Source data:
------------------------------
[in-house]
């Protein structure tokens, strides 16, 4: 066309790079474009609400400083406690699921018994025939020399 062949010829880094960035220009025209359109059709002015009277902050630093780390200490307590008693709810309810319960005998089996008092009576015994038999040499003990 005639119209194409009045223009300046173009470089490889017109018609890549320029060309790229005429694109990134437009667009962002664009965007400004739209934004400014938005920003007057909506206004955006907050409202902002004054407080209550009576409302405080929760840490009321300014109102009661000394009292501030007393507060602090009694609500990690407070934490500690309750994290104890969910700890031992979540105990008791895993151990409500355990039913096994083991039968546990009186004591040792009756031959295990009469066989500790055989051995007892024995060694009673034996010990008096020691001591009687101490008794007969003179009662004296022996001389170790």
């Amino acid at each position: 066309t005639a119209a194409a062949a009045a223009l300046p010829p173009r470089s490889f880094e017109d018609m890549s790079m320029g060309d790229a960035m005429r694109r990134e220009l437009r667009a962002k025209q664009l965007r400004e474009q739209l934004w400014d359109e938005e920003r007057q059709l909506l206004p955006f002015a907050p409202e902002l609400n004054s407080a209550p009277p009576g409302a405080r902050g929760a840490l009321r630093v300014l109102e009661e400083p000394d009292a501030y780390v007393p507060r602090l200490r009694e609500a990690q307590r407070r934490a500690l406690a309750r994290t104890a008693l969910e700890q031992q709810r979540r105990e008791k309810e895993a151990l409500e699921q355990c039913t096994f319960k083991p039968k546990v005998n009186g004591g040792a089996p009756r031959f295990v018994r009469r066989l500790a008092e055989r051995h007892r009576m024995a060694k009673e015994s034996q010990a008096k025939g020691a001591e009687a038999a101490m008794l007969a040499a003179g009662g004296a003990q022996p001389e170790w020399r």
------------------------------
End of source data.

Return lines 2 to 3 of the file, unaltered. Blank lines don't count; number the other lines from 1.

């Protein structure tokens, strides 16, 4: 066309790079474009609400400083406690699921018994025939020399 062949010829880094960035220009025209359109059709002015009277902050630093780390200490307590008693709810309810319960005998089996008092009576015994038999040499003990 005639119209194409009045223009300046173009470089490889017109018609890549320029060309790229005429694109990134437009667009962002664009965007400004739209934004400014938005920003007057909506206004955006907050409202902002004054407080209550009576409302405080929760840490009321300014109102009661000394009292501030007393507060602090009694609500990690407070934490500690309750994290104890969910700890031992979540105990008791895993151990409500355990039913096994083991039968546990009186004591040792009756031959295990009469066989500790055989051995007892024995060694009673034996010990008096020691001591009687101490008794007969003179009662004296022996001389170790």
């Amino acid at each position: 066309t005639a119209a194409a062949a009045a223009l300046p010829p173009r470089s490889f880094e017109d018609m890549s790079m320029g060309d790229a960035m005429r694109r990134e220009l437009r667009a962002k025209q664009l965007r400004e474009q739209l934004w400014d359109e938005e920003r007057q059709l909506l206004p955006f002015a907050p409202e902002l609400n004054s407080a209550p009277p009576g409302a405080r902050g929760a840490l009321r630093v300014l109102e009661e400083p000394d009292a501030y780390v007393p507060r602090l200490r009694e609500a990690q307590r407070r934490a500690l406690a309750r994290t104890a008693l969910e700890q031992q709810r979540r105990e008791k309810e895993a151990l409500e699921q355990c039913t096994f319960k083991p039968k546990v005998n009186g004591g040792a089996p009756r031959f295990v018994r009469r066989l500790a008092e055989r051995h007892r009576m024995a060694k009673e015994s034996q010990a008096k025939g020691a001591e009687a038999a101490m008794l007969a040499a003179g009662g004296a003990q022996p001389e170790w020399r």